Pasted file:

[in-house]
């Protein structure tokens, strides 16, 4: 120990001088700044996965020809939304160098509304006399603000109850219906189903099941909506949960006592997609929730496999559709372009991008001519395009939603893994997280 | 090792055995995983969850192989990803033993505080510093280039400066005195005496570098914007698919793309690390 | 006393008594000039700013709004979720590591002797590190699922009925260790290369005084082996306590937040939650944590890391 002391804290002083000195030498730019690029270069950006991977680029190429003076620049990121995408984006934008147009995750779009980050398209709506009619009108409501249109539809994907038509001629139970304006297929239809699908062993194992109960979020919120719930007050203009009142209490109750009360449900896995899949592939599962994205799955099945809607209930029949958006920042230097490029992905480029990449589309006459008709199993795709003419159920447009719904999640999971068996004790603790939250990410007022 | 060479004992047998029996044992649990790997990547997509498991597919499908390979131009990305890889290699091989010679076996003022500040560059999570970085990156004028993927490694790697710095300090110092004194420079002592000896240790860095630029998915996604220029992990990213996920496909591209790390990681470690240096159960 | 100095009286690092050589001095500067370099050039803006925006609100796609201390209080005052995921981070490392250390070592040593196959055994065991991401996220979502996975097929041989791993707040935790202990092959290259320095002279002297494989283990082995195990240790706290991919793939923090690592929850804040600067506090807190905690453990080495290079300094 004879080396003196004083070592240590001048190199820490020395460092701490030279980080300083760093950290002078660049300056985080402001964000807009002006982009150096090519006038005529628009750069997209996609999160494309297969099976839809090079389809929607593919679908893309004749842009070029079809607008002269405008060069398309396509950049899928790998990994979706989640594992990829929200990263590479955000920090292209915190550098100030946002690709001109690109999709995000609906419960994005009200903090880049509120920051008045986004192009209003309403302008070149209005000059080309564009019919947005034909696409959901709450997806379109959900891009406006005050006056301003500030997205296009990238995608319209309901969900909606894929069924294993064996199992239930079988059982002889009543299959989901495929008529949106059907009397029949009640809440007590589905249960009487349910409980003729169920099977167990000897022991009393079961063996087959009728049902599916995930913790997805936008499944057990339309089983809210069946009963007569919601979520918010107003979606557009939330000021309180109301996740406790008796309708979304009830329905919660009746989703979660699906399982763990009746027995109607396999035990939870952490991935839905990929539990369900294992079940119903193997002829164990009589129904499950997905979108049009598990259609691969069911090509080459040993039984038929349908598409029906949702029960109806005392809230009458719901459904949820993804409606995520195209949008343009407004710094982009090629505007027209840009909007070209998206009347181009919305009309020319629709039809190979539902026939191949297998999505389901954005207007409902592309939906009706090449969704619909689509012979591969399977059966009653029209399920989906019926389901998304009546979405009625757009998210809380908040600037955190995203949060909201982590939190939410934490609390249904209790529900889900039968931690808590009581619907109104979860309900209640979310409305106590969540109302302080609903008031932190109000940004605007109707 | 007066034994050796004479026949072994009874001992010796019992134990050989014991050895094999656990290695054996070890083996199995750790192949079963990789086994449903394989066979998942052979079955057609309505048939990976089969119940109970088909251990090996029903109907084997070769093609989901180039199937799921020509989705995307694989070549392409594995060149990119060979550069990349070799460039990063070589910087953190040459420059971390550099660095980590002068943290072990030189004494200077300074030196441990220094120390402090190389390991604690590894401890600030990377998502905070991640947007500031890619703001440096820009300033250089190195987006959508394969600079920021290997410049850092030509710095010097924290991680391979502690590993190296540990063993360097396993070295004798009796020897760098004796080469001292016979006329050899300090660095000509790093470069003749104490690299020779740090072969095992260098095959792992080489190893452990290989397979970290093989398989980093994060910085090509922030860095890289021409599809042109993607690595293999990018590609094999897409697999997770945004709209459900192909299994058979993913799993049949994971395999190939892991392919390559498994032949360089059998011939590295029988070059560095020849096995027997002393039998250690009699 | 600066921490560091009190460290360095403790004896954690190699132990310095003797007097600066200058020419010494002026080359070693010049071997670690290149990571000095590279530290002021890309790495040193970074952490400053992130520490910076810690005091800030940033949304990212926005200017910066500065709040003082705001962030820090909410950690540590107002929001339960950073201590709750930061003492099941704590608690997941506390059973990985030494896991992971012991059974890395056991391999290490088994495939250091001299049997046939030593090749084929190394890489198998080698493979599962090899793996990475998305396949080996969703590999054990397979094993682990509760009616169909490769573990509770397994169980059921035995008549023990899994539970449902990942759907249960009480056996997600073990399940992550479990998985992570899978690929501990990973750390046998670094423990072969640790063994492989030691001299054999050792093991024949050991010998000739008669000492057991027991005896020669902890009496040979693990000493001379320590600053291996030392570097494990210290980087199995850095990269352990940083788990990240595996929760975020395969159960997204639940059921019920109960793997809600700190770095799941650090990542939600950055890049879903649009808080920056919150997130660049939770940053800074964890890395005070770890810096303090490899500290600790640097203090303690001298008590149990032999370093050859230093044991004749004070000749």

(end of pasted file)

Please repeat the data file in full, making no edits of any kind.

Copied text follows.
[in-house]
């Protein structure tokens, strides 16, 4: 120990001088700044996965020809939304160098509304006399603000109850219906189903099941909506949960006592997609929730496999559709372009991008001519395009939603893994997280 | 090792055995995983969850192989990803033993505080510093280039400066005195005496570098914007698919793309690390 | 006393008594000039700013709004979720590591002797590190699922009925260790290369005084082996306590937040939650944590890391 002391804290002083000195030498730019690029270069950006991977680029190429003076620049990121995408984006934008147009995750779009980050398209709506009619009108409501249109539809994907038509001629139970304006297929239809699908062993194992109960979020919120719930007050203009009142209490109750009360449900896995899949592939599962994205799955099945809607209930029949958006920042230097490029992905480029990449589309006459008709199993795709003419159920447009719904999640999971068996004790603790939250990410007022 | 060479004992047998029996044992649990790997990547997509498991597919499908390979131009990305890889290699091989010679076996003022500040560059999570970085990156004028993927490694790697710095300090110092004194420079002592000896240790860095630029998915996604220029992990990213996920496909591209790390990681470690240096159960 | 100095009286690092050589001095500067370099050039803006925006609100796609201390209080005052995921981070490392250390070592040593196959055994065991991401996220979502996975097929041989791993707040935790202990092959290259320095002279002297494989283990082995195990240790706290991919793939923090690592929850804040600067506090807190905690453990080495290079300094 004879080396003196004083070592240590001048190199820490020395460092701490030279980080300083760093950290002078660049300056985080402001964000807009002006982009150096090519006038005529628009750069997209996609999160494309297969099976839809090079389809929607593919679908893309004749842009070029079809607008002269405008060069398309396509950049899928790998990994979706989640594992990829929200990263590479955000920090292209915190550098100030946002690709001109690109999709995000609906419960994005009200903090880049509120920051008045986004192009209003309403302008070149209005000059080309564009019919947005034909696409959901709450997806379109959900891009406006005050006056301003500030997205296009990238995608319209309901969900909606894929069924294993064996199992239930079988059982002889009543299959989901495929008529949106059907009397029949009640809440007590589905249960009487349910409980003729169920099977167990000897022991009393079961063996087959009728049902599916995930913790997805936008499944057990339309089983809210069946009963007569919601979520918010107003979606557009939330000021309180109301996740406790008796309708979304009830329905919660009746989703979660699906399982763990009746027995109607396999035990939870952490991935839905990929539990369900294992079940119903193997002829164990009589129904499950997905979108049009598990259609691969069911090509080459040993039984038929349908598409029906949702029960109806005392809230009458719901459904949820993804409606995520195209949008343009407004710094982009090629505007027209840009909007070209998206009347181009919305009309020319629709039809190979539902026939191949297998999505389901954005207007409902592309939906009706090449969704619909689509012979591969399977059966009653029209399920989906019926389901998304009546979405009625757009998210809380908040600037955190995203949060909201982590939190939410934490609390249904209790529900889900039968931690808590009581619907109104979860309900209640979310409305106590969540109302302080609903008031932190109000940004605007109707 | 007066034994050796004479026949072994009874001992010796019992134990050989014991050895094999656990290695054996070890083996199995750790192949079963990789086994449903394989066979998942052979079955057609309505048939990976089969119940109970088909251990090996029903109907084997070769093609989901180039199937799921020509989705995307694989070549392409594995060149990119060979550069990349070799460039990063070589910087953190040459420059971390550099660095980590002068943290072990030189004494200077300074030196441990220094120390402090190389390991604690590894401890600030990377998502905070991640947007500031890619703001440096820009300033250089190195987006959508394969600079920021290997410049850092030509710095010097924290991680391979502690590993190296540990063993360097396993070295004798009796020897760098004796080469001292016979006329050899300090660095000509790093470069003749104490690299020779740090072969095992260098095959792992080489190893452990290989397979970290093989398989980093994060910085090509922030860095890289021409599809042109993607690595293999990018590609094999897409697999997770945004709209459900192909299994058979993913799993049949994971395999190939892991392919390559498994032949360089059998011939590295029988070059560095020849096995027997002393039998250690009699 | 600066921490560091009190460290360095403790004896954690190699132990310095003797007097600066200058020419010494002026080359070693010049071997670690290149990571000095590279530290002021890309790495040193970074952490400053992130520490910076810690005091800030940033949304990212926005200017910066500065709040003082705001962030820090909410950690540590107002929001339960950073201590709750930061003492099941704590608690997941506390059973990985030494896991992971012991059974890395056991391999290490088994495939250091001299049997046939030593090749084929190394890489198998080698493979599962090899793996990475998305396949080996969703590999054990397979094993682990509760009616169909490769573990509770397994169980059921035995008549023990899994539970449902990942759907249960009480056996997600073990399940992550479990998985992570899978690929501990990973750390046998670094423990072969640790063994492989030691001299054999050792093991024949050991010998000739008669000492057991027991005896020669902890009496040979693990000493001379320590600053291996030392570097494990210290980087199995850095990269352990940083788990990240595996929760975020395969159960997204639940059921019920109960793997809600700190770095799941650090990542939600950055890049879903649009808080920056919150997130660049939770940053800074964890890395005070770890810096303090490899500290600790640097203090303690001298008590149990032999370093050859230093044991004749004070000749």